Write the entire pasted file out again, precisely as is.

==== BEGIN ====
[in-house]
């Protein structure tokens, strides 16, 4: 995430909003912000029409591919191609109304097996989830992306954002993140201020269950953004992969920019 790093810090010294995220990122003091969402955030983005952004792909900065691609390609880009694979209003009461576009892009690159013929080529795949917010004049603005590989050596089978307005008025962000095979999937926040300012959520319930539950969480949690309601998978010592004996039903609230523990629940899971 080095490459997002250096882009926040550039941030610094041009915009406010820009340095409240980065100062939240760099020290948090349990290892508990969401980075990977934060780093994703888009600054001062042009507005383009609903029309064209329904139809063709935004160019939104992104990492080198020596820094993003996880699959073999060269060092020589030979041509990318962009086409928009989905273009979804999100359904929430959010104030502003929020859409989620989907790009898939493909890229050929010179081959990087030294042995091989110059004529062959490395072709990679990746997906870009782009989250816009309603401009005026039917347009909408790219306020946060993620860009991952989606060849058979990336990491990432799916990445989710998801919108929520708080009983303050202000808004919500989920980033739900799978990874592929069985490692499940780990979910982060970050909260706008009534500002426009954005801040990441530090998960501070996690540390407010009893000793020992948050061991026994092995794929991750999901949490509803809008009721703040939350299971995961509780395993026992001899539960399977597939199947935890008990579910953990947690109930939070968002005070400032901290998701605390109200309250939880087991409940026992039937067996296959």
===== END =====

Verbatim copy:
[in-house]
């Protein structure tokens, strides 16, 4: 995430909003912000029409591919191609109304097996989830992306954002993140201020269950953004992969920019 790093810090010294995220990122003091969402955030983005952004792909900065691609390609880009694979209003009461576009892009690159013929080529795949917010004049603005590989050596089978307005008025962000095979999937926040300012959520319930539950969480949690309601998978010592004996039903609230523990629940899971 080095490459997002250096882009926040550039941030610094041009915009406010820009340095409240980065100062939240760099020290948090349990290892508990969401980075990977934060780093994703888009600054001062042009507005383009609903029309064209329904139809063709935004160019939104992104990492080198020596820094993003996880699959073999060269060092020589030979041509990318962009086409928009989905273009979804999100359904929430959010104030502003929020859409989620989907790009898939493909890229050929010179081959990087030294042995091989110059004529062959490395072709990679990746997906870009782009989250816009309603401009005026039917347009909408790219306020946060993620860009991952989606060849058979990336990491990432799916990445989710998801919108929520708080009983303050202000808004919500989920980033739900799978990874592929069985490692499940780990979910982060970050909260706008009534500002426009954005801040990441530090998960501070996690540390407010009893000793020992948050061991026994092995794929991750999901949490509803809008009721703040939350299971995961509780395993026992001899539960399977597939199947935890008990579910953990947690109930939070968002005070400032901290998701605390109200309250939880087991409940026992039937067996296959």